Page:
Western Nebraska Observer - Observations all along the line - Kimball & the Southern Panhandle First

Transitioning home is difficult for vets


“What can we as community members do to thank your community’s veterans?”

This is the question asked by Kimball County Commissioner, Daria Anderson Faden.

Learning more about military culture and becoming better prepared to serve the veterans in the community is an important first step.

They put their life on the line for our freedom, let’s help them transition back into civilian status and thrive in this community with training, education and by allowing them to communicate their needs, personal, as well as family needs, Faden suggested.

Faden, who serves on the board for the Panhandle Health District in Scottsbluff, is asking those who wish to give back to local vets to attend a meeting on March 17 at the Harms Center in Scottsbluff at 1 p.m.

According to a Kaiser Family Foundation poll, 64% of those who served in combat feel disconnected from civilian life, 51% say the military is not doing enough to transition veterans to civilian life and 33% think about their service in war every single day.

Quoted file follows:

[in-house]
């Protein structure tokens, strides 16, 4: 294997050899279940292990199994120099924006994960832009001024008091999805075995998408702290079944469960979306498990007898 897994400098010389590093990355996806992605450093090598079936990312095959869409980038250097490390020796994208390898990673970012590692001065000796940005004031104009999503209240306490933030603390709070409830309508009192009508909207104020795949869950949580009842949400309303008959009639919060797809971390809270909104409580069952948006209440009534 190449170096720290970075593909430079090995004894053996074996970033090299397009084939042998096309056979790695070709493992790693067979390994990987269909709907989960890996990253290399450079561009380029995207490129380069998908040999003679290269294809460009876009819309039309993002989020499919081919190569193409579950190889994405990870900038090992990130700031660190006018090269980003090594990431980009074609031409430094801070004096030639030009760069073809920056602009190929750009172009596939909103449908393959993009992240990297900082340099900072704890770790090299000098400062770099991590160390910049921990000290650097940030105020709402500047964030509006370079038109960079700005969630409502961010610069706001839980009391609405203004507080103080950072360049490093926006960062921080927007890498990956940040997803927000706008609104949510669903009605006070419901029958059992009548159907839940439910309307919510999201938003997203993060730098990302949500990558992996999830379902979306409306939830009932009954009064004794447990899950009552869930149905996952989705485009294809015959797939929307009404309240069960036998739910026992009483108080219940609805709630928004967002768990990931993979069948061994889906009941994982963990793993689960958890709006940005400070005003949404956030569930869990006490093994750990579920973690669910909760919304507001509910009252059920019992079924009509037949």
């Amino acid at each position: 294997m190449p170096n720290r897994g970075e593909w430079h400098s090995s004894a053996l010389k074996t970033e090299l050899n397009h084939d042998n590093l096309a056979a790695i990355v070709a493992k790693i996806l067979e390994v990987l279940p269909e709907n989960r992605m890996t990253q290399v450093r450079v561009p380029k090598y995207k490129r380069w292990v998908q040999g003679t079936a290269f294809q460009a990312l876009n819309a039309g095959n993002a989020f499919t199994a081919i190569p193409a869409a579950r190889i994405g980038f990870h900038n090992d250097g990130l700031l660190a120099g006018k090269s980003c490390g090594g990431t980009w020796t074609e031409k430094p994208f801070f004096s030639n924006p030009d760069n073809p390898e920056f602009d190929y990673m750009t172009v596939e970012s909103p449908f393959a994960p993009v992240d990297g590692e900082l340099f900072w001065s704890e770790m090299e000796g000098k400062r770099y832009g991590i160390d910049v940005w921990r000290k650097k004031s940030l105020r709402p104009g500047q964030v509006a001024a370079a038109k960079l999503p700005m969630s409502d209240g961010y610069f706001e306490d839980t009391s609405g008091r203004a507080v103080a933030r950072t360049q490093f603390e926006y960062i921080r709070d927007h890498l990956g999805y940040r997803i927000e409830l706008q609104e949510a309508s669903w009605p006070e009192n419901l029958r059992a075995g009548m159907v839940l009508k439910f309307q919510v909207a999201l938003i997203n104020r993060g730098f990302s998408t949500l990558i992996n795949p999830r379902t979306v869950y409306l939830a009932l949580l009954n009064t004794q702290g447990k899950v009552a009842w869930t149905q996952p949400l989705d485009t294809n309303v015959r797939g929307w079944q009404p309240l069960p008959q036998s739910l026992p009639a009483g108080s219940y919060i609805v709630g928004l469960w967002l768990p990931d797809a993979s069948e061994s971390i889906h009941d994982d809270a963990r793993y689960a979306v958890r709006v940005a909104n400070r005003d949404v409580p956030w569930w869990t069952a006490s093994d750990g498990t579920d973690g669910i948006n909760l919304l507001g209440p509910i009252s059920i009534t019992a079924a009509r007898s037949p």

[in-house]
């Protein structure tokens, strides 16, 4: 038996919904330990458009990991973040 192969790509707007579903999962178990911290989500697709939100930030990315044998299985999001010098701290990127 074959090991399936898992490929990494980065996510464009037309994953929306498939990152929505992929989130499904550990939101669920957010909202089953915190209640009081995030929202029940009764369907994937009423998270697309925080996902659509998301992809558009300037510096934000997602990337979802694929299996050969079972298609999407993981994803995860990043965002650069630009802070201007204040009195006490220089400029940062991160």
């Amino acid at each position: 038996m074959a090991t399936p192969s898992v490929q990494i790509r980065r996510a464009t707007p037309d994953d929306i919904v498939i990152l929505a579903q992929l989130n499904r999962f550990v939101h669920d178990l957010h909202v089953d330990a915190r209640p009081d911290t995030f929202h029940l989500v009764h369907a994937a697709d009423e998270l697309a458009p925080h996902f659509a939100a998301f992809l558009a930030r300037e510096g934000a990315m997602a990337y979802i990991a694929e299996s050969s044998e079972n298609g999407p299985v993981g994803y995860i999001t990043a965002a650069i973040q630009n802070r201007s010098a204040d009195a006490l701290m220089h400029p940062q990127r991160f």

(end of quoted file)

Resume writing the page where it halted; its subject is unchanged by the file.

Approximately 7,000 veterans have served in the military and have returned home to rural Nebraska in the Panhandle. Veterans are able to adapt to our rural community, but have to have help transitioning back to civilian life. It’s not just a change of scenery, but a change in careers, responsibilities, living conditions, lifestyle and so on.

Kendra Lauruhn, a VetSET coordinator with the Panhandle Public Health District said, “I separated from the Air Force after nearly 13 years of service. The transition home was not easy but I have a great support system here in Nebraska.”

For more information on this subject or about the meeting concerning helping our vets, please contact Lauruhn at Panhandle Public Health District at 308-633-2866 ext 106 or toll free at 877-218-2490.


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